Wednesday, May 15, 2013

Evaluating the Effectiveness of College

Some blog followers might be interested in a recent post “Evaluating the Effectiveness of College” [Hake (2013)]. The abstract reads:

ABSTRACT:Matthew Von Hendy of the EvalTalk list pointed to an article “Congratulations, College Graduate. Now Tell Us: What Did You Learn?” [Selingo (2013a)] at Selingo, in turn, pointed to the research of Arum & Roksa (2011) as presented in their book Academically Adrift: Limited Learning on College Campuses For a more extensive discussion than Selingo’s on the limited learning imparted by U.S. higher education see, e.g.:

(a) “Are colleges failing?” [Hake (2005)] at;

(b) “Should the Culture of University Science Education Be Changed” [Hake (2011)] at;

(c) “Re: Culture Change for Learning” [Hake (2012a)] at; and

(d) “U.S. Colleges Put Low Priority on Student Learning” [Hake (2012b) at

The above four essays reference, in addition to Arum & Roksa (2011) [in chronological order by publication date]:

(1) Academic Duty [Kennedy (1999)] at;

(2) A University for the 21st Century [Duderstadt (2000)] at;

(3) Our Underachieving Colleges: A Candid Look at How Much Students Learn and Why They Should Be Learning More [Bok (2005b] at;

(4) Higher Education?: How Colleges Are Wasting Our Money and Failing Our Kids - and What We Can Do About It [Hacker & Dreifus (2010)] at

(5) We’re Losing Our Minds: Rethinking American Higher Education [Keeling & Hersh (2011)] at; and

(6) College: What It Was, Is, and Should Be [Delbanco (2012)] at

A precursor of the above six books critical of U.S. higher education is Jacques Barzun’s (1968, 1993) The American University: How It Runs, Where It Is Going at

To access the complete 23 kB post please click on

Richard Hake, Emeritus Professor of Physics, Indiana University
Links to Articles:
Links to Socratic Dialogue Inducing (SDI) Labs:
Google Scholar:

“. . . studies indicate that problem-based discussion, group study, and other forms of active learning produce greater gains in critical thinking than lectures, yet the lecture format is still the standard in most college classes, especially in large universities."
- Derek Bok (2005), former president of Harvard University, in "Are colleges failing? Higher Ed Needs New Lesson Plans" [Bok (2005b)]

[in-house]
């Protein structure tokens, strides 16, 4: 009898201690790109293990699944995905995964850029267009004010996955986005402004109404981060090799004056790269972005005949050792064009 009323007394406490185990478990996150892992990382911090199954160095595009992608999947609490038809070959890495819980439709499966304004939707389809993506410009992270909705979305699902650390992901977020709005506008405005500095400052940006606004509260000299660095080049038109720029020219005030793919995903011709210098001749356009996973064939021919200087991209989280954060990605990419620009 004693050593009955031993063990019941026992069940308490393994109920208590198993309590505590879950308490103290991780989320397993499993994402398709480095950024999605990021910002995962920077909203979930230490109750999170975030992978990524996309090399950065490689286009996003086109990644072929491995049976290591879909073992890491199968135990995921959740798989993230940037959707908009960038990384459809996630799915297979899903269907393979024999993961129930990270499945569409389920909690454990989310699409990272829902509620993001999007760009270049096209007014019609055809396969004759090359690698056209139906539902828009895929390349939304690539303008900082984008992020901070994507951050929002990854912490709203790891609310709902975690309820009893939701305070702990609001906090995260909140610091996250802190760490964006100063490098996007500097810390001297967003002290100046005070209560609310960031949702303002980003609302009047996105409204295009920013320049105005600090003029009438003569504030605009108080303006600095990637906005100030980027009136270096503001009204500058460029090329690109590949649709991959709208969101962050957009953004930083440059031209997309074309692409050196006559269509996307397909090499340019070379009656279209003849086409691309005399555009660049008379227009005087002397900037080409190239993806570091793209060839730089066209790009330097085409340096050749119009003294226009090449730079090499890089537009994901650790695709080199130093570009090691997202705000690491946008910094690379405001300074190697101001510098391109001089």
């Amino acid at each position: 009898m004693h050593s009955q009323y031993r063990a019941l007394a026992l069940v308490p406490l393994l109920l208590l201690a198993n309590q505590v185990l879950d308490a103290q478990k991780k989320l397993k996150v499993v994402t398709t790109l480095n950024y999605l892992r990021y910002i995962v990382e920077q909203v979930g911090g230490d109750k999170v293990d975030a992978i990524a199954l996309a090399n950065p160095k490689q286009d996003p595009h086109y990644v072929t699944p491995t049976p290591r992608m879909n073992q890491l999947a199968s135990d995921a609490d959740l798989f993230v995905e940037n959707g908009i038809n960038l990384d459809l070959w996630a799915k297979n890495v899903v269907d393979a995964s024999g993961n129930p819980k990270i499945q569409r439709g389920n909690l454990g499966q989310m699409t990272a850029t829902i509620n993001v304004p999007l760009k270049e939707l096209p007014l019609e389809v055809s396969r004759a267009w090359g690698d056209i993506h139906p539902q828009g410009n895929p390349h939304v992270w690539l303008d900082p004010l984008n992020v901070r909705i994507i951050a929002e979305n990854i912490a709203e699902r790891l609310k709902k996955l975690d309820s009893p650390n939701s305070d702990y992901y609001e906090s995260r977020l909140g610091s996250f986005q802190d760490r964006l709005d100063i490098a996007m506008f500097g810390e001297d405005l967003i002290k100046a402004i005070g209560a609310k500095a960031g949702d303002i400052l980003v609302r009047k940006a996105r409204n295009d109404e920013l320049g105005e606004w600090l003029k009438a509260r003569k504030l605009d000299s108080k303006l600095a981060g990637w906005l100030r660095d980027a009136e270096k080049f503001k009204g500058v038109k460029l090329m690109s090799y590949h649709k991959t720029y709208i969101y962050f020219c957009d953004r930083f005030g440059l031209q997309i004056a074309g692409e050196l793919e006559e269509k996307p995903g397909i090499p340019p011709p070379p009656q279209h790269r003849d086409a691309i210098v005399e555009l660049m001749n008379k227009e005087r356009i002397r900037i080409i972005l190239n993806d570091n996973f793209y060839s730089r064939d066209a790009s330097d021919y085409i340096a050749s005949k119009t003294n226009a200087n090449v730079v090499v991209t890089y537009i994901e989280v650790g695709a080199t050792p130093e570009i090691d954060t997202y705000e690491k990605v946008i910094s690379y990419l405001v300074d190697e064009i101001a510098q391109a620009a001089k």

“The academic area is one of the most difficult areas to change in our society. We continue to use the same methods of instruction, particularly lectures, that have been used for hundreds of years. Little scientific research is done to test new approaches, and little systematic attention is given to the development of new methods. Universities that study many aspects of the world ignore the educational function in which they are engaging and from which a large part of their revenues are earned.”
- Richard M. Cyert, former president of Carnegie Mellon University, quoted in Tuma & Reif (1980):

“Few faculty members have any awareness of the expanding knowledge about learning from psychology and cognitive science. Almost no one in the academy has mastered or used this knowledge base. One of my colleagues observed that if doctors used science the way college teachers do, they would still be trying to heal with leeches. ”
- James Duderstadt (2000), President Emeritus and University Professor of Science and Engineering at the University of Michigan, in A University for the 21st Century [Duderstadt (2000)]

“We have not been very systematic about our quest to improve teaching, even though we value it highly and frequently do well at it. I am struck, for example, by the lack of conversation about what pedagogy means, and what makes it successful. It is our profession, yet it is mysteriously absent from our professional discourse. Here we are, engaged in an activity that is vital to ourselves, our students, and our public - yet we speak of how to do it, if at all, as though it had no data base, lacked a history, and offered no innovative challenges. ”
- Donald Kennedy, former president of Stanford University, in his "Stanford President's Address: Stanford in Its Second Century" - see also AcademicDuty [Kennedy (1999)].

REFERENCES [URL’s shortened by and accessed on 15 May 2013.]
Bok, D. 2005a. “Are colleges failing? Higher Ed Needs New Lesson Plans,” Boston Globe, 18 December, copied into the APPENDIX of Hake (2005).

Duderstadt, J.J. 2000. A University for the 21st Century. Univ. of Michigan Press, publisher’s information at information at, note the searchable “Look Inside” feature.

Hake, R.R. 2005. “Are colleges failing?” AERA-L post of 19 Dec 2005 17:54:37-0800; online on the OPEN! AERA-L archives at The APPENDIX contains a copy of Bok (2005).

Hake, R.R. 2013. “Evaluating the Effectiveness of College,” online on the OPEN! Net-Gold archives at Post of 14 May 2013 16:35:04-0700 to AERA-L and Net-Gold.

Kennedy, D. 1999. Academic Duty. Harvard University Press, publisher’s information at information at, note the “Look Inside” feature. An expurgated Google book preview is online at

Tuma, D.T. & F. Reif, eds. 1980. Problem Solving and Education: Issues in Teaching and Research. Lawrence Erlbaum. information at

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